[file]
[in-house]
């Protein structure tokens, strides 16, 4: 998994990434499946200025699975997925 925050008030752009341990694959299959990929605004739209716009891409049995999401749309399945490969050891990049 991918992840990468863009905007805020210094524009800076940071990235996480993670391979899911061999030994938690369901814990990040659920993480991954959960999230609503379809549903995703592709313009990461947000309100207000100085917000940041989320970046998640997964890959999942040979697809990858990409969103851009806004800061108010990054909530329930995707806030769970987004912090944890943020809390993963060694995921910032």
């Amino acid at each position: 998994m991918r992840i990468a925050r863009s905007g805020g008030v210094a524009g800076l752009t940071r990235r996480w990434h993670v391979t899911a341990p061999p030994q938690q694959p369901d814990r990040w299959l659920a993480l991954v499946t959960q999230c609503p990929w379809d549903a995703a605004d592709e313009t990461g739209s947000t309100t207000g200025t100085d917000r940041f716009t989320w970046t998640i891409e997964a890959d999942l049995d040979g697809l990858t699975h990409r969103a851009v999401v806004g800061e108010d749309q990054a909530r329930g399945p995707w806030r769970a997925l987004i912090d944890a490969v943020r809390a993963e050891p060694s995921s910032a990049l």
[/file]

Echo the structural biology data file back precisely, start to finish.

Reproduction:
[in-house]
């Protein structure tokens, strides 16, 4: 998994990434499946200025699975997925 925050008030752009341990694959299959990929605004739209716009891409049995999401749309399945490969050891990049 991918992840990468863009905007805020210094524009800076940071990235996480993670391979899911061999030994938690369901814990990040659920993480991954959960999230609503379809549903995703592709313009990461947000309100207000100085917000940041989320970046998640997964890959999942040979697809990858990409969103851009806004800061108010990054909530329930995707806030769970987004912090944890943020809390993963060694995921910032």
């Amino acid at each position: 998994m991918r992840i990468a925050r863009s905007g805020g008030v210094a524009g800076l752009t940071r990235r996480w990434h993670v391979t899911a341990p061999p030994q938690q694959p369901d814990r990040w299959l659920a993480l991954v499946t959960q999230c609503p990929w379809d549903a995703a605004d592709e313009t990461g739209s947000t309100t207000g200025t100085d917000r940041f716009t989320w970046t998640i891409e997964a890959d999942l049995d040979g697809l990858t699975h990409r969103a851009v999401v806004g800061e108010d749309q990054a909530r329930g399945p995707w806030r769970a997925l987004i912090d944890a490969v943020r809390a993963e050891p060694s995921s910032a990049l």